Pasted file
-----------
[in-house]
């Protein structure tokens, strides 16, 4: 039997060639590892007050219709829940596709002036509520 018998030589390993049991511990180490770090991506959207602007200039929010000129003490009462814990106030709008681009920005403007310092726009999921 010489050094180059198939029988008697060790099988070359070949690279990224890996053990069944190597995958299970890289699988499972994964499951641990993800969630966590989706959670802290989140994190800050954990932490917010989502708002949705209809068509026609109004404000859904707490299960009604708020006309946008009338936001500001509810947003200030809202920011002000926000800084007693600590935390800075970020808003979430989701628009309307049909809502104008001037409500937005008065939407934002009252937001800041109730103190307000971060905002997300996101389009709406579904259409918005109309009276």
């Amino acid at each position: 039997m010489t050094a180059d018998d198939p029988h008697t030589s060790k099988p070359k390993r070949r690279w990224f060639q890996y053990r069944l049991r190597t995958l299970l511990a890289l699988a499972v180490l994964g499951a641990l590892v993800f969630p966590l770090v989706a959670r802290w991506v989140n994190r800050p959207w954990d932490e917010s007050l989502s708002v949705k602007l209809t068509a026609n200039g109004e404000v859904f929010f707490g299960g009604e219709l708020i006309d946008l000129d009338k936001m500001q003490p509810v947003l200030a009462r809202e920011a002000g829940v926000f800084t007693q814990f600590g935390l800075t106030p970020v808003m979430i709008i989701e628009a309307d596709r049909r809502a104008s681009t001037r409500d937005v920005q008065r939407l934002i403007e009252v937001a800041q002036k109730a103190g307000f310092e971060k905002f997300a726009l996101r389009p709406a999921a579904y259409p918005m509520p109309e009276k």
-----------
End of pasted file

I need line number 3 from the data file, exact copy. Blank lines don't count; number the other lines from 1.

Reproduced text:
């Amino acid at each position: 039997m010489t050094a180059d018998d198939p029988h008697t030589s060790k099988p070359k390993r070949r690279w990224f060639q890996y053990r069944l049991r190597t995958l299970l511990a890289l699988a499972v180490l994964g499951a641990l590892v993800f969630p966590l770090v989706a959670r802290w991506v989140n994190r800050p959207w954990d932490e917010s007050l989502s708002v949705k602007l209809t068509a026609n200039g109004e404000v859904f929010f707490g299960g009604e219709l708020i006309d946008l000129d009338k936001m500001q003490p509810v947003l200030a009462r809202e920011a002000g829940v926000f800084t007693q814990f600590g935390l800075t106030p970020v808003m979430i709008i989701e628009a309307d596709r049909r809502a104008s681009t001037r409500d937005v920005q008065r939407l934002i403007e009252v937001a800041q002036k109730a103190g307000f310092e971060k905002f997300a726009l996101r389009p709406a999921a579904y259409p918005m509520p109309e009276k």